Writing the No Experience Resume: 10 Game-Changing Tips for Students

Writing the No Experience Resume: 10 Game-changing Tips For Students
A formal resume provides a simple, time-tested platform that allows jobseekers to show off their professional experience and their proudest accomplishments. But what if you’re a jobseeker with no professional experience of any kind? What if your proudest accomplishments include surviving high school or college and not much else?Just because you’re too young to have logged a long list of career victories doesn’t mean you’re disqualified from the race. Every climb starts at the bottom, and every successful career begins with a young person reaching for the first rung of the ladder.Here are a few ways to grab the attention of employers and send a clear message: Your journey is amazing and impressive, even if it hasn’t officially started yet.
  1. Recognize that the field is more level than you think.

You may feel hopeless and overwhelmed when you think about your competition, but don’t worry. If you’re applying for entry-level jobs, it’s easy to forget that your peers have resumes that are equally thin, and your target employers are searching for candidates just like you: young, affordable employees who can be trained from the ground up and encouraged to adapt to the company system.
  1. Showcase your ambition.

You can’t show off your track record when you have no track record, but you can certainly show off your ambitions, passions, and plans. Since you can’t leverage your past, focus on the future. Use your resume summary statement to deliver this message and present yourself as a valuable long-term asset with strong future growth potential. Make it clear that you’re going somewhere specific and that you plan to overcome any obstacle that stands in your way.
  1. Offer what your peers can’t and won’t.

Look at the candidate field from your employer’s perspective, and consider the expectations that are often attached to 22-year-olds. As a group, they’re assumed to be energetic, but not especially articulate, wise, poised, or assertive. Defy those expectations and you’ll be more likely to stand out.
  1. Showcase your education.

You haven’t spent much time in the workplace (if any), but have you spent any time in the classroom? Make the most of your educational accomplishments by offering plenty of detail about relevant coursework you’ve completed and by giving this section a prominent position on the page.
  1. Include training, not just education.

Your degrees and diplomas aren’t all you have to offer in terms of showing off what you know. Don’t forget to include ALL of your training programs, including certifications, night classes, three-day courses, and all forms of training related to leadership, management, software skills, and public speaking.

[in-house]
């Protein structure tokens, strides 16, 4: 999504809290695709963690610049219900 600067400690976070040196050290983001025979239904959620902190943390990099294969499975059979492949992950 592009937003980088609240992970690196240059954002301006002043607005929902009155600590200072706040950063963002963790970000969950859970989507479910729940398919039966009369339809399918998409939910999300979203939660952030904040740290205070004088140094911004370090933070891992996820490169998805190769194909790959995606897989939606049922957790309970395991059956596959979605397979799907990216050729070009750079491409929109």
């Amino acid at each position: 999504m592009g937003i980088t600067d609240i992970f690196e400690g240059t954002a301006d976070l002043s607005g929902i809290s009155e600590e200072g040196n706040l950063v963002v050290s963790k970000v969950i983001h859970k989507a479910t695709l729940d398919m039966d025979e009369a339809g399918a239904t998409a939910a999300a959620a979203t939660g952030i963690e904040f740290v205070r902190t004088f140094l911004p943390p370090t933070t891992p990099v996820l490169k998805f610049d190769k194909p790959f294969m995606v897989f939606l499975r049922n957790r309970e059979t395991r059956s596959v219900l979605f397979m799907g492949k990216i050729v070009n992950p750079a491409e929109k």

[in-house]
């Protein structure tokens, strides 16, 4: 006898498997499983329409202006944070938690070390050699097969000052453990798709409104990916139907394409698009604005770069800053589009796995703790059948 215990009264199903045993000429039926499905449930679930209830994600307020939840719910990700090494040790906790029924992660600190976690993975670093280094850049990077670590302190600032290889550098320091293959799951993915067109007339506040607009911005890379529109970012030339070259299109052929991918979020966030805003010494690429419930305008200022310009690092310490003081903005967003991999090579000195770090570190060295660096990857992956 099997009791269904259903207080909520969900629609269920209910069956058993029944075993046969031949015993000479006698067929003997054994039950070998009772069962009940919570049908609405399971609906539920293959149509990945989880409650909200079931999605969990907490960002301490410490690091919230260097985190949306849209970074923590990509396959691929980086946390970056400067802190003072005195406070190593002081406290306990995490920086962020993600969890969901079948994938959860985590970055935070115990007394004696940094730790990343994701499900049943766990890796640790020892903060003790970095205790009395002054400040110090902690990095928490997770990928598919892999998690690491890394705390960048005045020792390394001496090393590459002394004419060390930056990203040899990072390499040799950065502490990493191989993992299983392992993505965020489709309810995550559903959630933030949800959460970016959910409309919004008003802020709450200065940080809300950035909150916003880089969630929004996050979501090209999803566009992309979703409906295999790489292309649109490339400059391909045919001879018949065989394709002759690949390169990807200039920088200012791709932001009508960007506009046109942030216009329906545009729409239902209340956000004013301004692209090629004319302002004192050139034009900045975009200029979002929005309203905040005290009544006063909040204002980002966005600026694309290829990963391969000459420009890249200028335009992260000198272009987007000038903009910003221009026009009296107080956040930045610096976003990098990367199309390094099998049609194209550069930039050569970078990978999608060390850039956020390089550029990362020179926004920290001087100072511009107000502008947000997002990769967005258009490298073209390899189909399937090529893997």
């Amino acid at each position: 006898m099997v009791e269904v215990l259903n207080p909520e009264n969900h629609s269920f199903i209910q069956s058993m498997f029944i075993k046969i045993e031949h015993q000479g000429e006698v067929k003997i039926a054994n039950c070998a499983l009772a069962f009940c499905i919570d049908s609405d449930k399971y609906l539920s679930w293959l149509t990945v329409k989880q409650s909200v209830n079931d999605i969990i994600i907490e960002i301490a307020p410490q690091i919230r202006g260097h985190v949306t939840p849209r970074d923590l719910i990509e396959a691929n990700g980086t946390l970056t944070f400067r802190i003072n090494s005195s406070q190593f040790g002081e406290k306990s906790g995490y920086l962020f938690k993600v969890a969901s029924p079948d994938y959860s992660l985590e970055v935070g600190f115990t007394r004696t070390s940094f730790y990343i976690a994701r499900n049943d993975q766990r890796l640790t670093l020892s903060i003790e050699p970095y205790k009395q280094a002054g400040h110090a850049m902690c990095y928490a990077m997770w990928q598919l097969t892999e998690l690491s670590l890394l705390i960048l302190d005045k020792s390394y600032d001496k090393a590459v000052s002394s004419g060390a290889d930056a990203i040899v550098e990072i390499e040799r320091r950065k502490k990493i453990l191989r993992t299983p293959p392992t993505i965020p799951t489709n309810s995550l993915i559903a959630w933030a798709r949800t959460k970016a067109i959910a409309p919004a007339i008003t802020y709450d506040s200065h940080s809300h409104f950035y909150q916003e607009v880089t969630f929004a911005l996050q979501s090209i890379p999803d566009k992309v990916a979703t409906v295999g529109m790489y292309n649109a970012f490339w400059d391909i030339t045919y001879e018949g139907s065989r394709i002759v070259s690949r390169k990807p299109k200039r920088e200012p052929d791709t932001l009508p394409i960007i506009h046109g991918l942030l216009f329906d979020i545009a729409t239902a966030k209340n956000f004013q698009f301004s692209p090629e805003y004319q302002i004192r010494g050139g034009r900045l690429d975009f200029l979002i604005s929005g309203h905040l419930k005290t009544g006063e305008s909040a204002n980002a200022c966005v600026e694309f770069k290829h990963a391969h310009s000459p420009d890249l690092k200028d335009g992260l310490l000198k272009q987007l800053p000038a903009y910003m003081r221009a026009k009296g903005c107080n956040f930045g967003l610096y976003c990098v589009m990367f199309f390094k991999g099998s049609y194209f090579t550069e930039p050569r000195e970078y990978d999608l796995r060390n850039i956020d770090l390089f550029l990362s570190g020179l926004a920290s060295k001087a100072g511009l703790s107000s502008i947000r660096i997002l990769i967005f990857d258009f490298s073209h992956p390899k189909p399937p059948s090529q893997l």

1. Volunteer.

If you lack experience, get some experience. Don’t accept any unpaid job or internship for a for-profit company (like a bank, law firm, or publishing house), but actively seek unpaid work with non-profit groups that make the world a better place. Blood drives, shelters, food kitchens, animal rescue centers, and clean-up groups can all use your help—and they’ll provide valuable experience in return.
  1. Polish your reference list.

Sometimes great references can make up for a lack of professional experience. The teachers you’ve learned from and the volunteer coordinators you’ve worked with can vouch for you—if you give your all and ask respectfully for their support. A list of references may be optional, but if you attach one, you’ll add a little more substance to an otherwise thin profile.
  1. Describe your transferable skills.

As you draft your resume and cover letter, list and discuss any of your skill sets that can be considered transferrable or related to the requirements listed in the job post. You may not be able to prove that you have certain technical abilities, but explain why you believe the skills you do have can help you succeed in the position and acquire the know-how you do need to get ahead.
  1. Conduct research.

Find out everything you can about this company and this job before you apply. Employers tend to be impressed and flattered by candidates who target them specifically. You’ll get more attention and your resume is more likely to be considered if you tailor it to the needs outlined in the specific job posting.
  1. Get help.

Turn to the job search guidelines and resume building tools available at MyPerfectResume. You may not have much experience, but we do, and we’re happy to share what we’ve learned from years spent partnering with job seekers just like you.